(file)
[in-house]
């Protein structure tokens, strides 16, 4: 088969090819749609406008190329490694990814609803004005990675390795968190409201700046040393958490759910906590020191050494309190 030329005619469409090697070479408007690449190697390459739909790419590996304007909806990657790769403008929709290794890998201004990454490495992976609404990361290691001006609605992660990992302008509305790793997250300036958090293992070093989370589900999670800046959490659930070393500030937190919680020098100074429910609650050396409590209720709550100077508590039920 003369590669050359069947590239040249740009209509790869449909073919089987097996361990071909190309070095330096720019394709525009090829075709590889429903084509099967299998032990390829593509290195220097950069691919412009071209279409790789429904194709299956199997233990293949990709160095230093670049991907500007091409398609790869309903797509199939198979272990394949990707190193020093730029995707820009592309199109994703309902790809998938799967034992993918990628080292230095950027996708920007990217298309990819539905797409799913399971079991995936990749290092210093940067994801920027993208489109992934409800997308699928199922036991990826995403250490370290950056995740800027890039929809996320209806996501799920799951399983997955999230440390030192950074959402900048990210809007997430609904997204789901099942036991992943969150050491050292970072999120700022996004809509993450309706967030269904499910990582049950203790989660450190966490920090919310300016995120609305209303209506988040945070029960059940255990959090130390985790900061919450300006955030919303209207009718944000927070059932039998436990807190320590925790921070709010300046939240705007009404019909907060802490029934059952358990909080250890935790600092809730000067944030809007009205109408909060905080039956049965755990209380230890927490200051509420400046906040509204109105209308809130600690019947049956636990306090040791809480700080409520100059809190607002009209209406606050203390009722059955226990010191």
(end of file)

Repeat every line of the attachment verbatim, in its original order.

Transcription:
[in-house]
């Protein structure tokens, strides 16, 4: 088969090819749609406008190329490694990814609803004005990675390795968190409201700046040393958490759910906590020191050494309190 030329005619469409090697070479408007690449190697390459739909790419590996304007909806990657790769403008929709290794890998201004990454490495992976609404990361290691001006609605992660990992302008509305790793997250300036958090293992070093989370589900999670800046959490659930070393500030937190919680020098100074429910609650050396409590209720709550100077508590039920 003369590669050359069947590239040249740009209509790869449909073919089987097996361990071909190309070095330096720019394709525009090829075709590889429903084509099967299998032990390829593509290195220097950069691919412009071209279409790789429904194709299956199997233990293949990709160095230093670049991907500007091409398609790869309903797509199939198979272990394949990707190193020093730029995707820009592309199109994703309902790809998938799967034992993918990628080292230095950027996708920007990217298309990819539905797409799913399971079991995936990749290092210093940067994801920027993208489109992934409800997308699928199922036991990826995403250490370290950056995740800027890039929809996320209806996501799920799951399983997955999230440390030192950074959402900048990210809007997430609904997204789901099942036991992943969150050491050292970072999120700022996004809509993450309706967030269904499910990582049950203790989660450190966490920090919310300016995120609305209303209506988040945070029960059940255990959090130390985790900061919450300006955030919303209207009718944000927070059932039998436990807190320590925790921070709010300046939240705007009404019909907060802490029934059952358990909080250890935790600092809730000067944030809007009205109408909060905080039956049965755990209380230890927490200051509420400046906040509204109105209308809130600690019947049956636990306090040791809480700080409520100059809190607002009209209406606050203390009722059955226990010191």